Amazon Prime’s loyalty is almost as sticky as Costco

Data from Caddle also shows how much business automatic "Subscribe & Save" deliveries could take from other retailers.

amazon-prime-shoppingCustomer loyalty to Amazon Prime is nipping at the heels of Costco, long considered an industry standard when it comes to paid retail memberships.

That’s according to the latest data from mobile insights platform Caddle, which surveyed 3,859 Amazon Prime users to profile what its shoppers look like in Canada.

The poll showed that 84% of users were likely to renew their membership – not far behind the 91% of Costco members who said they were likely to renew in a separate poll of 1,282 of the retailer’s customers.

Ransom Hawley, founder and CEO at Caddle, admits he thought it would be a landslide for Costco, which has been on Canadians’ radar for 35 years, compared with only seven for Prime. The fact that Prime has gotten to 84% at a similar price point, Hawley says, reveals what he describes as “endless opportunity” for brands.

In a survey of 8,687 respondents on Caddle’s broader active user panel, 44% reported being Prime members, while about 25% are non-members, but who use someone else’s account for deliveries.

Hawley says that Canadians who have not signed up to Amazon Prime may do so soon, weighing convenience against price. But Prime’s “Subscribe & Save” option might provide enough extra value to give it the potential to explode – possibly at the expense of both Walmart and traditional grocery.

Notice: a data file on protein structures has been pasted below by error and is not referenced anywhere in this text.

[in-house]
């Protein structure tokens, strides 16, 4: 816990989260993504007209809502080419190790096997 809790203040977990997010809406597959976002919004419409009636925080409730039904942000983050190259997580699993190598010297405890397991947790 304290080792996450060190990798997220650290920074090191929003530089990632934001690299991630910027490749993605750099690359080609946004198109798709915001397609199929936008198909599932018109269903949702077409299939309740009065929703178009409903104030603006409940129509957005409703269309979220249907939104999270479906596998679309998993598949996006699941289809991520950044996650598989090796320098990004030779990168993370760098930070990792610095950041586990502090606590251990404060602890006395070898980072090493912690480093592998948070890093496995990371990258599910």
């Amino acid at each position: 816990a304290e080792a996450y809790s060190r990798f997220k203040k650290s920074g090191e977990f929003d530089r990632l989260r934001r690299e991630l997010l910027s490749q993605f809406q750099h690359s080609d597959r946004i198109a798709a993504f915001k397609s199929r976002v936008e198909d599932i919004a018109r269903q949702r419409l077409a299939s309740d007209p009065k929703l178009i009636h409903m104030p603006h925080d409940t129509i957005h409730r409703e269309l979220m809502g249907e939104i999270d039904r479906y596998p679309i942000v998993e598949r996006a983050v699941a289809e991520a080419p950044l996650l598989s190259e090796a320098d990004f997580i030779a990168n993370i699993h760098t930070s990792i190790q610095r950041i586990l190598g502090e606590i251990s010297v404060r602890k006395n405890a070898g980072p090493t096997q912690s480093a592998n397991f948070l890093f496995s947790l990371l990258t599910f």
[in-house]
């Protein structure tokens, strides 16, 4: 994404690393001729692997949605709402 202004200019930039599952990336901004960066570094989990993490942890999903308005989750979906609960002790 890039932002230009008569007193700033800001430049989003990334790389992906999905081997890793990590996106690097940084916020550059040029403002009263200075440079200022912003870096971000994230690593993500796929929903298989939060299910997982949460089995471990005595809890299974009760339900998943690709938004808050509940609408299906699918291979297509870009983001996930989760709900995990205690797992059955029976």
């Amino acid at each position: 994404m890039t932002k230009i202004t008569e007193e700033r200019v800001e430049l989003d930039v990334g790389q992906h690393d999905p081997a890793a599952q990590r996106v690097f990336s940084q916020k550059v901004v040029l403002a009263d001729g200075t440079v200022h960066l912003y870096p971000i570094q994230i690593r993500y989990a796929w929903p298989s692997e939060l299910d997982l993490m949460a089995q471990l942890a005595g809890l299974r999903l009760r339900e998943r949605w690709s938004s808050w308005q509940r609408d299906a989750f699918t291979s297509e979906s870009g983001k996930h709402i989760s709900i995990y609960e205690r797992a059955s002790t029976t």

“Subscribe & Save” is a service that allows Amazon Prime users to sign up for regular deliveries of certain goods – like cleaners, personal care products and pet food – and receive a discount when getting five or more products in each “auto delivery.”

Caddle asked 577 people who began using “Subscribe & Save” in the last year, as well as 131 users who were members for longer than 12 months, where they had previously bought the products they now automatically receive from Amazon. For 65% of old members and 51% of new users, it was from Walmart. For 42% of old members and 38% of new members, it was from grocery, with 37% of old members and 18% of new getting them from Costco.


Among new members, health and wellness products were the most common point of entry to “Subscribe & Save” (31%), followed by pet items (26.5%) and paper towel and toilet paper (7.5%).

Hawley adds that this data shows there could be heavy implications if the Amazon Fresh grocery service were to come to Canada, though he cautions that the dataset is very preliminary and it’s a bit premature as to whether such trends will continue. However, he says it’s interesting to see who will own the membership category, and whether shaving products, deodorants, or other CPG staples, will become more prominent.

“Getting ahead of this is going to be critically important,” Hawley says.